Starting a tenancy - Tenants Union of Victoria

    Starting a tenancy

    Tenancy agreements

    A tenancy agreement (sometimes called a ‘lease’) may be in writing or it may be verbal. It may be for a fixed term (eg 6 or 12 months) or periodic (usually month to month).

    Fixed-term agreements are more secure because they make it harder for the landlord to evict you, but it can be expensive if you want to move out before the end of the fixed term. Only commit yourself to a fixed-term agreement if you are reasonably sure that you want to stay for the full term of the agreement.

    Make sure you are happy with the condition of the property before you pay any money and before you move in. If the landlord offers or agrees to repair or improve the property before you move in (eg install a heater), make sure it is included in the tenancy agreement or get the promise in writing.

    If there is a written tenancy agreement, you should be given a copy before you sign it. If necessary, seek advice before you sign, especially if there are ‘additional terms’ attached. You must be given a copy of the agreement within 14 days of signing.

    Your consent for notices to be sent electronically

    When you sign your lease, your landlord or real estate agent might ask you to agree to the landlord sending notices to you electronically (for example, by email). You should only agree to this if you regularly check your emails. You should make sure that the email address that they will send notices is specified. You should also consider whether there is a risk that an email by the landlord or their real estate agent may divert to a spam folder or be rejected due to size.

    You do not have to agree to notices being sent to you electronically and you can withdraw your consent if you later change your mind.

    If you withdraw your consent to electronic service, you should make sure that you keep evidence that you withdrew your consent. For example, keep a copy of the email or letter when you tell the landlord not to send you any notices electronically.

    The condition report and other documents

    At the beginning of your tenancy, your landlord must give you:

    • the Statement of Rights and Duties (booklet from Consumer Affairs Victoria)
    • if you have paid a bond, 2 copies of a completed Condition Report, signed by the landlord or agent
    • the landlord’s full name, address, telephone and fax numbers, and a written statement about whether or not the agent can authorise urgent repairs
    • if the agent can authorise urgent repairs, the maximum amount they are authorised to spend, and the agent’s telephone or fax number for urgent repairs

    The Condition Report may be conclusive evidence of the state of the property (both inside and out) at the time that you moved in. The report can help you defend a bond claim or compensation claim for damage or cleaning costs at the end of the tenancy.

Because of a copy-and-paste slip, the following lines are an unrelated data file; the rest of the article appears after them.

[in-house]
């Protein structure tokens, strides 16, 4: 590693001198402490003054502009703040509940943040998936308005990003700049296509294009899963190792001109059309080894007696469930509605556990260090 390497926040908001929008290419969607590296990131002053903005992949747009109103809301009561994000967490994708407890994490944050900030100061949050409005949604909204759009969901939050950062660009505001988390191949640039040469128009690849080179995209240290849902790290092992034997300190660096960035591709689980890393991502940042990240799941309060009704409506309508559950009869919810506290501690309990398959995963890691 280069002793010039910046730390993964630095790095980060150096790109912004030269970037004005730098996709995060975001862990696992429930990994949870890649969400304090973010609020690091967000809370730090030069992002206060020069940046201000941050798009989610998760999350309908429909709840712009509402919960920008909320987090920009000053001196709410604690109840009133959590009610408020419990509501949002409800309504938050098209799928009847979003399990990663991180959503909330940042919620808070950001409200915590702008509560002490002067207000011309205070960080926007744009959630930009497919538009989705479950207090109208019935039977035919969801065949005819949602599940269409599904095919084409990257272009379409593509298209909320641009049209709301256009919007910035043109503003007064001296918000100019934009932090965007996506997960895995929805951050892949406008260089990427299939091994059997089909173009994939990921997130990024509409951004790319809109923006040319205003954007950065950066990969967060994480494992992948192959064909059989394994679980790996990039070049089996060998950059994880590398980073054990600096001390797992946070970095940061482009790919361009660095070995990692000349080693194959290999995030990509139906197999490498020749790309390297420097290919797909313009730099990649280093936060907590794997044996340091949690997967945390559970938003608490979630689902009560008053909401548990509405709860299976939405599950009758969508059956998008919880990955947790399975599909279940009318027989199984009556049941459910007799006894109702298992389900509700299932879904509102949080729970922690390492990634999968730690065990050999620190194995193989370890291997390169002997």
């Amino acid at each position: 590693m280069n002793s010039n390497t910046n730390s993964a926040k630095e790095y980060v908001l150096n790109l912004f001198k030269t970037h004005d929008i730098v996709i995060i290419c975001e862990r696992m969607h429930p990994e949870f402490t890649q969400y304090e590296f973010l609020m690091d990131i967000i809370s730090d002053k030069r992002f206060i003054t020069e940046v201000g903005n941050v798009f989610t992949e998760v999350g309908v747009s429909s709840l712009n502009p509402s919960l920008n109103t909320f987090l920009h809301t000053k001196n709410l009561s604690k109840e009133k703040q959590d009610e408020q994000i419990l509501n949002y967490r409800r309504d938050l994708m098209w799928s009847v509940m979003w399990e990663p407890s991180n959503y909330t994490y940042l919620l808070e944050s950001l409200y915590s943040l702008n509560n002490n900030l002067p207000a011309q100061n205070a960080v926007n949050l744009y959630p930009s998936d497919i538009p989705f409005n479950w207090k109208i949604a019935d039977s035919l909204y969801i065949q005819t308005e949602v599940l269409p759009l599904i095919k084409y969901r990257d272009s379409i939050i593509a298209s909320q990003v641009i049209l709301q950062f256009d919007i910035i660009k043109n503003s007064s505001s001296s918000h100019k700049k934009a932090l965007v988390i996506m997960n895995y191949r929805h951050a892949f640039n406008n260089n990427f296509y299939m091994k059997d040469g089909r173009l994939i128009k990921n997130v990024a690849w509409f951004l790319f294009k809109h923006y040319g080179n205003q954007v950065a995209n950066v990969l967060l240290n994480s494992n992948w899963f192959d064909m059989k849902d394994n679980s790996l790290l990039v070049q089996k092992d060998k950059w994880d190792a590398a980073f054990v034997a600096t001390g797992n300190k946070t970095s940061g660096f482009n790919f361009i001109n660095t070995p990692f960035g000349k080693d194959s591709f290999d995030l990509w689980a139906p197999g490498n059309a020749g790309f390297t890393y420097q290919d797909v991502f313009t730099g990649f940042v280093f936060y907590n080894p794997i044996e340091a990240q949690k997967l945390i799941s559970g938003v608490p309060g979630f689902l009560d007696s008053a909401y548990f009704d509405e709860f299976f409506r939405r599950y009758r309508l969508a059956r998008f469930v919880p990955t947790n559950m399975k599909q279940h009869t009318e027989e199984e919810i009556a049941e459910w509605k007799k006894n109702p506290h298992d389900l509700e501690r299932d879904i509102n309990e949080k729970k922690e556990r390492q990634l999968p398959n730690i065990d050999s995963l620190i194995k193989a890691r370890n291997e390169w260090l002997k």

Make sure you note any problems (such as carpet stains) on both copies of the report. If there is not enough space on the form, write ‘see attached’ in the relevant section and attach a separate sheet. When complete, sign and return one copy to the landlord and keep the other copy in a safe place. You should complete, sign and return the Condition Report within 3 business days of moving in.

    Rent and bond

    If your rent is $350 or less per week, you can be asked for a maximum of one month’s rent in advance, plus a maximum of one month’s rent as bond. If your rent is paid weekly, you can only be asked to pay 2 weeks’ rent in advance.

    If your rent is more than $350 per week, there is no maximum limit on the amount of bond or rent in advance.

    If your tenancy agreement states that the premises are the landlord’s principal place of residence and that they intend to move back in when the lease expires, there is no maximum bond limit.

    It is illegal for agents (or anyone else including a third party) to charge for the first issue of a rent payment card or for establishing and/or using direct debit facilities for rent payments.

    If you pay your rent in person, you must be given a receipt immediately. If you use another method to pay your rent and you request a receipt at the time of making the payment, you must be given a receipt within 5 business days. Even if you don’t request a receipt at the time, you can still request a record of your rent payments within 12 months of the date of payment. You must be given a copy of the record within 5 business days of your request.

    In most cases, you cannot be asked for both a bond and a guarantee. If you are, contact the Tenants Union for advice.

    When you pay your bond, the landlord or agent must complete and sign a Bond Lodgement form and give you the form to sign. They must lodge the form and your bond money with the Residential Tenancies Bond Authority within 10 business days. The Bond Authority must send you a receipt within 15 business days of receiving it.

    You cannot be given a rent increase more than once every 6 months.

    This information is a guide only and should not be used as a substitute for professional legal advice.

    need more help?

    If you need additional information or assistance, please contact us.


    Tenants Union of Victoria Ltd ACN 081 348 227 | Published: June 2012
    Tenants help 03 9416 2577 | 55 Johnston Street Fitzroy | tuv.org.au
    The Tenants Union of Victoria acknowledges the support of the Victorian Government.

    The Tenants Union of Victoria acknowledges the support of the Victorian Government.